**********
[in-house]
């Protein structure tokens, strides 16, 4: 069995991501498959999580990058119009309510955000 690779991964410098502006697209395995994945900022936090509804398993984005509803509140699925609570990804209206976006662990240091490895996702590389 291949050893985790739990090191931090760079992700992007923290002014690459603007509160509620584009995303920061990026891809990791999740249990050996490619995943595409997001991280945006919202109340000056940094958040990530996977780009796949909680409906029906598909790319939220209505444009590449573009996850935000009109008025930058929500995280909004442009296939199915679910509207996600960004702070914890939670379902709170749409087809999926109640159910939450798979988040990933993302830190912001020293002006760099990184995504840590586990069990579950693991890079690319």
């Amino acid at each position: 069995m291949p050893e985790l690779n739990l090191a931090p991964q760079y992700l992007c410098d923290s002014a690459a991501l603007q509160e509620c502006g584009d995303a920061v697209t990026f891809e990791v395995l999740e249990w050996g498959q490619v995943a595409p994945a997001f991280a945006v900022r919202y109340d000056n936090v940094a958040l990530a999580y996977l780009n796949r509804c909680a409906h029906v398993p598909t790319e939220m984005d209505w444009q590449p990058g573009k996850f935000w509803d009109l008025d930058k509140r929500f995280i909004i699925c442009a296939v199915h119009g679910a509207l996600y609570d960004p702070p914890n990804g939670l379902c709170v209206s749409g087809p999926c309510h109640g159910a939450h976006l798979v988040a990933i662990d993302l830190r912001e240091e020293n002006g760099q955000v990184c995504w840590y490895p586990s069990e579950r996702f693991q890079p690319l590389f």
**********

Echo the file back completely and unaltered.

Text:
[in-house]
């Protein structure tokens, strides 16, 4: 069995991501498959999580990058119009309510955000 690779991964410098502006697209395995994945900022936090509804398993984005509803509140699925609570990804209206976006662990240091490895996702590389 291949050893985790739990090191931090760079992700992007923290002014690459603007509160509620584009995303920061990026891809990791999740249990050996490619995943595409997001991280945006919202109340000056940094958040990530996977780009796949909680409906029906598909790319939220209505444009590449573009996850935000009109008025930058929500995280909004442009296939199915679910509207996600960004702070914890939670379902709170749409087809999926109640159910939450798979988040990933993302830190912001020293002006760099990184995504840590586990069990579950693991890079690319």
């Amino acid at each position: 069995m291949p050893e985790l690779n739990l090191a931090p991964q760079y992700l992007c410098d923290s002014a690459a991501l603007q509160e509620c502006g584009d995303a920061v697209t990026f891809e990791v395995l999740e249990w050996g498959q490619v995943a595409p994945a997001f991280a945006v900022r919202y109340d000056n936090v940094a958040l990530a999580y996977l780009n796949r509804c909680a409906h029906v398993p598909t790319e939220m984005d209505w444009q590449p990058g573009k996850f935000w509803d009109l008025d930058k509140r929500f995280i909004i699925c442009a296939v199915h119009g679910a509207l996600y609570d960004p702070p914890n990804g939670l379902c709170v209206s749409g087809p999926c309510h109640g159910a939450h976006l798979v988040a990933i662990d993302l830190r912001e240091e020293n002006g760099q955000v990184c995504w840590y490895p586990s069990e579950r996702f693991q890079p690319l590389f």